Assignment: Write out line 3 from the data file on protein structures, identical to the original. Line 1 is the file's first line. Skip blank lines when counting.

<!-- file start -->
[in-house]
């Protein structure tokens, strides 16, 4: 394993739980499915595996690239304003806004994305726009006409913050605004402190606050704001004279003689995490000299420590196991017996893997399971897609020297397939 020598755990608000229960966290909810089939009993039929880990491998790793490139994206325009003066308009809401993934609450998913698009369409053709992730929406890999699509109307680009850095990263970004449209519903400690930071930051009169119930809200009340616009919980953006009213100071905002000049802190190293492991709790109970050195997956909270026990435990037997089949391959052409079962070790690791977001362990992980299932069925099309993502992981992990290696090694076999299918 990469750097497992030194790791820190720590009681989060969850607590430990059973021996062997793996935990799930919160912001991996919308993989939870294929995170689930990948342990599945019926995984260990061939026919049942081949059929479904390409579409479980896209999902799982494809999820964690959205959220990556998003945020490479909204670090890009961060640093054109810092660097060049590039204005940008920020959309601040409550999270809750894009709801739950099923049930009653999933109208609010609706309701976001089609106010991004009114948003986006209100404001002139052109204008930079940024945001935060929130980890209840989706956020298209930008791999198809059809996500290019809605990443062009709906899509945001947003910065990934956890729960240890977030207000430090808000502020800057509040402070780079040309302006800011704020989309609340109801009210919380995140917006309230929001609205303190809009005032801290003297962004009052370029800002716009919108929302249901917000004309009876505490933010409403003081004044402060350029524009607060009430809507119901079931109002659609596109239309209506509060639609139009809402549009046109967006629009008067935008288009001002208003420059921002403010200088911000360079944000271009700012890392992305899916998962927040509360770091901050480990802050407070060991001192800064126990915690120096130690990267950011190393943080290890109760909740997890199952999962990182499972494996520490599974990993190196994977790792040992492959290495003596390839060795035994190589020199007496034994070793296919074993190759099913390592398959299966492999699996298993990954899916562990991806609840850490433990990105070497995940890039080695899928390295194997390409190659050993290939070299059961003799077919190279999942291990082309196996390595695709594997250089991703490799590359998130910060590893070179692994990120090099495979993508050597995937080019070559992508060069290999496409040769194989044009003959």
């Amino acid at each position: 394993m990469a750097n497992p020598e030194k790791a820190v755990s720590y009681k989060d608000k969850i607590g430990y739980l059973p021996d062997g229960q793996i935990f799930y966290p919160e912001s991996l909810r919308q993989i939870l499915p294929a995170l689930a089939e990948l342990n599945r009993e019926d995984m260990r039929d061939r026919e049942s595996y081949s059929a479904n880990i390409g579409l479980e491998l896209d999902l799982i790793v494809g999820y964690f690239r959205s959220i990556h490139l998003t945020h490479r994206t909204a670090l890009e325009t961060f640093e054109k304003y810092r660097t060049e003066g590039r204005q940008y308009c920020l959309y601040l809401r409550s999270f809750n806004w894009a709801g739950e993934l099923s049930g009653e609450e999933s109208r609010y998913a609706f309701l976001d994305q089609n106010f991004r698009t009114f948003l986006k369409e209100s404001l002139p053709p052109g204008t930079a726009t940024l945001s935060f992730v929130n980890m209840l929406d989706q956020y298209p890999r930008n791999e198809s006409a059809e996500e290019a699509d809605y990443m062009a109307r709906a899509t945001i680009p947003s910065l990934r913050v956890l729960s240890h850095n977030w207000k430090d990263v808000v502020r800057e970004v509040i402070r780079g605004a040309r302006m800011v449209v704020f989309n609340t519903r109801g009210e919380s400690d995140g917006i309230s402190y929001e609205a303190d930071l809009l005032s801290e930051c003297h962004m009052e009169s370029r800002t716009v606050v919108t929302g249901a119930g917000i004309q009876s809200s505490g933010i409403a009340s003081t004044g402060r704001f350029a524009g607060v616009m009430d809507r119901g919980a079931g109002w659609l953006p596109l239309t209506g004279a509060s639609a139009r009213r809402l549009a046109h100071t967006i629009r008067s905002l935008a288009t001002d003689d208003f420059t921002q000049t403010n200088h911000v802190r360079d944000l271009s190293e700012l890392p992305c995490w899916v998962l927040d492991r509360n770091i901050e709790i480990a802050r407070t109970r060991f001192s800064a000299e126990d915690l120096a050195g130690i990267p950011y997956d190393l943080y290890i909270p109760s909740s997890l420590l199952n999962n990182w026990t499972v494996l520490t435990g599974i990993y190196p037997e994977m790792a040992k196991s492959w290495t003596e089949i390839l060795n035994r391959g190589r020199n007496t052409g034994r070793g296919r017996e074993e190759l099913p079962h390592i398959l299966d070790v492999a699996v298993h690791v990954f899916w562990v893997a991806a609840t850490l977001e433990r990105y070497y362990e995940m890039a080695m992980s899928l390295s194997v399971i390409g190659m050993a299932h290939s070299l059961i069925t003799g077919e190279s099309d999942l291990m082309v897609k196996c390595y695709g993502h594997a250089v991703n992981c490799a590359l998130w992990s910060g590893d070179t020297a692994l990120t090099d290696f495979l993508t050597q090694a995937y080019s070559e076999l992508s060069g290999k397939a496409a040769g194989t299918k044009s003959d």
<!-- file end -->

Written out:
């Amino acid at each position: 394993m990469a750097n497992p020598e030194k790791a820190v755990s720590y009681k989060d608000k969850i607590g430990y739980l059973p021996d062997g229960q793996i935990f799930y966290p919160e912001s991996l909810r919308q993989i939870l499915p294929a995170l689930a089939e990948l342990n599945r009993e019926d995984m260990r039929d061939r026919e049942s595996y081949s059929a479904n880990i390409g579409l479980e491998l896209d999902l799982i790793v494809g999820y964690f690239r959205s959220i990556h490139l998003t945020h490479r994206t909204a670090l890009e325009t961060f640093e054109k304003y810092r660097t060049e003066g590039r204005q940008y308009c920020l959309y601040l809401r409550s999270f809750n806004w894009a709801g739950e993934l099923s049930g009653e609450e999933s109208r609010y998913a609706f309701l976001d994305q089609n106010f991004r698009t009114f948003l986006k369409e209100s404001l002139p053709p052109g204008t930079a726009t940024l945001s935060f992730v929130n980890m209840l929406d989706q956020y298209p890999r930008n791999e198809s006409a059809e996500e290019a699509d809605y990443m062009a109307r709906a899509t945001i680009p947003s910065l990934r913050v956890l729960s240890h850095n977030w207000k430090d990263v808000v502020r800057e970004v509040i402070r780079g605004a040309r302006m800011v449209v704020f989309n609340t519903r109801g009210e919380s400690d995140g917006i309230s402190y929001e609205a303190d930071l809009l005032s801290e930051c003297h962004m009052e009169s370029r800002t716009v606050v919108t929302g249901a119930g917000i004309q009876s809200s505490g933010i409403a009340s003081t004044g402060r704001f350029a524009g607060v616009m009430d809507r119901g919980a079931g109002w659609l953006p596109l239309t209506g004279a509060s639609a139009r009213r809402l549009a046109h100071t967006i629009r008067s905002l935008a288009t001002d003689d208003f420059t921002q000049t403010n200088h911000v802190r360079d944000l271009s190293e700012l890392p992305c995490w899916v998962l927040d492991r509360n770091i901050e709790i480990a802050r407070t109970r060991f001192s800064a000299e126990d915690l120096a050195g130690i990267p950011y997956d190393l943080y290890i909270p109760s909740s997890l420590l199952n999962n990182w026990t499972v494996l520490t435990g599974i990993y190196p037997e994977m790792a040992k196991s492959w290495t003596e089949i390839l060795n035994r391959g190589r020199n007496t052409g034994r070793g296919r017996e074993e190759l099913p079962h390592i398959l299966d070790v492999a699996v298993h690791v990954f899916w562990v893997a991806a609840t850490l977001e433990r990105y070497y362990e995940m890039a080695m992980s899928l390295s194997v399971i390409g190659m050993a299932h290939s070299l059961i069925t003799g077919e190279s099309d999942l291990m082309v897609k196996c390595y695709g993502h594997a250089v991703n992981c490799a590359l998130w992990s910060g590893d070179t020297a692994l990120t090099d290696f495979l993508t050597q090694a995937y080019s070559e076999l992508s060069g290999k397939a496409a040769g194989t299918k044009s003959d």